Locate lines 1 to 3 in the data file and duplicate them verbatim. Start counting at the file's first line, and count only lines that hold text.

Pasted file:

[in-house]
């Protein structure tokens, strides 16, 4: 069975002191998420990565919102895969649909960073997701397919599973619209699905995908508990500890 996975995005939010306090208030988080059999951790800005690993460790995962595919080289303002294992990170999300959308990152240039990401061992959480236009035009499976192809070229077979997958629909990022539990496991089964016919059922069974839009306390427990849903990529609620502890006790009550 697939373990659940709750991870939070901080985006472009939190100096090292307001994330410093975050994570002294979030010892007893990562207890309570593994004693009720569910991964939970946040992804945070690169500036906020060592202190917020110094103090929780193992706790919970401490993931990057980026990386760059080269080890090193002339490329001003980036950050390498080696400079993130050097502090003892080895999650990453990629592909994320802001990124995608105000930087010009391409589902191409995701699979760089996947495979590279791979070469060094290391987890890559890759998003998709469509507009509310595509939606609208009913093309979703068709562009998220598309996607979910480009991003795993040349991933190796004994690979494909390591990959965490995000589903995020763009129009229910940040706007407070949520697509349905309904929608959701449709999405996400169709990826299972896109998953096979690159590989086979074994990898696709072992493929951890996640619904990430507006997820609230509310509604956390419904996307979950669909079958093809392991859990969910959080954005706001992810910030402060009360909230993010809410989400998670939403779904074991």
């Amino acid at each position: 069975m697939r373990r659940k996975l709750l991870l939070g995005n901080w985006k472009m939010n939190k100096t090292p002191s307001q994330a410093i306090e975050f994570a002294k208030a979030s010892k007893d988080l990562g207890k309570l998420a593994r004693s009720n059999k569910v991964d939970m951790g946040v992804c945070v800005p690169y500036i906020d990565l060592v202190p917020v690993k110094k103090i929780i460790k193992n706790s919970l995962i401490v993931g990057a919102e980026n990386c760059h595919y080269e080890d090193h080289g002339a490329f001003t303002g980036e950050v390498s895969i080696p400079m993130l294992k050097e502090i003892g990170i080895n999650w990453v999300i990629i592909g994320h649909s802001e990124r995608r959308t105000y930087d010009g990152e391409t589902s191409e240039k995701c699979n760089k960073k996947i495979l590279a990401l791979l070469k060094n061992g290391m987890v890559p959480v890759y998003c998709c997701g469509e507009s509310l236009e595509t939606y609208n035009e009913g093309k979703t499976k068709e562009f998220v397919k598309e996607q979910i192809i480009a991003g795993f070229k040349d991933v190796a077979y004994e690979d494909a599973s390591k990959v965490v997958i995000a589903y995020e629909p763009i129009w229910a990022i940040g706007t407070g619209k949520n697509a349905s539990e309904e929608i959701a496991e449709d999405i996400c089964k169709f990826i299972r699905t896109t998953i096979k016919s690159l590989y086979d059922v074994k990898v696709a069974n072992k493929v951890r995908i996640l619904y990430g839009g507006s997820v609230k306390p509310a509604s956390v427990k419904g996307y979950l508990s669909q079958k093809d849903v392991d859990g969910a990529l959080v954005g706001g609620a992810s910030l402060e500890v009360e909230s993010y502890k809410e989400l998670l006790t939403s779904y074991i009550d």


[in-house]
């Protein structure tokens, strides 16, 4: 069975002191998420990565919102895969649909960073997701397919599973619209699905995908508990500890 996975995005939010306090208030988080059999951790800005690993460790995962595919080289303002294992990170999300959308990152240039990401061992959480236009035009499976192809070229077979997958629909990022539990496991089964016919059922069974839009306390427990849903990529609620502890006790009550 697939373990659940709750991870939070901080985006472009939190100096090292307001994330410093975050994570002294979030010892007893990562207890309570593994004693009720569910991964939970946040992804945070690169500036906020060592202190917020110094103090929780193992706790919970401490993931990057980026990386760059080269080890090193002339490329001003980036950050390498080696400079993130050097502090003892080895999650990453990629592909994320802001990124995608105000930087010009391409589902191409995701699979760089996947495979590279791979070469060094290391987890890559890759998003998709469509507009509310595509939606609208009913093309979703068709562009998220598309996607979910480009991003795993040349991933190796004994690979494909390591990959965490995000589903995020763009129009229910940040706007407070949520697509349905309904929608959701449709999405996400169709990826299972896109998953096979690159590989086979074994990898696709072992493929951890996640619904990430507006997820609230509310509604956390419904996307979950669909079958093809392991859990969910959080954005706001992810910030402060009360909230993010809410989400998670939403779904074991």
């Amino acid at each position: 069975m697939r373990r659940k996975l709750l991870l939070g995005n901080w985006k472009m939010n939190k100096t090292p002191s307001q994330a410093i306090e975050f994570a002294k208030a979030s010892k007893d988080l990562g207890k309570l998420a593994r004693s009720n059999k569910v991964d939970m951790g946040v992804c945070v800005p690169y500036i906020d990565l060592v202190p917020v690993k110094k103090i929780i460790k193992n706790s919970l995962i401490v993931g990057a919102e980026n990386c760059h595919y080269e080890d090193h080289g002339a490329f001003t303002g980036e950050v390498s895969i080696p400079m993130l294992k050097e502090i003892g990170i080895n999650w990453v999300i990629i592909g994320h649909s802001e990124r995608r959308t105000y930087d010009g990152e391409t589902s191409e240039k995701c699979n760089k960073k996947i495979l590279a990401l791979l070469k060094n061992g290391m987890v890559p959480v890759y998003c998709c997701g469509e507009s509310l236009e595509t939606y609208n035009e009913g093309k979703t499976k068709e562009f998220v397919k598309e996607q979910i192809i480009a991003g795993f070229k040349d991933v190796a077979y004994e690979d494909a599973s390591k990959v965490v997958i995000a589903y995020e629909p763009i129009w229910a990022i940040g706007t407070g619209k949520n697509a349905s539990e309904e929608i959701a496991e449709d999405i996400c089964k169709f990826i299972r699905t896109t998953i096979k016919s690159l590989y086979d059922v074994k990898v696709a069974n072992k493929v951890r995908i996640l619904y990430g839009g507006s997820v609230k306390p509310a509604s956390v427990k419904g996307y979950l508990s669909q079958k093809d849903v392991d859990g969910a990529l959080v954005g706001g609620a992810s910030l402060e500890v009360e909230s993010y502890k809410e989400l998670l006790t939403s779904y074991i009550d």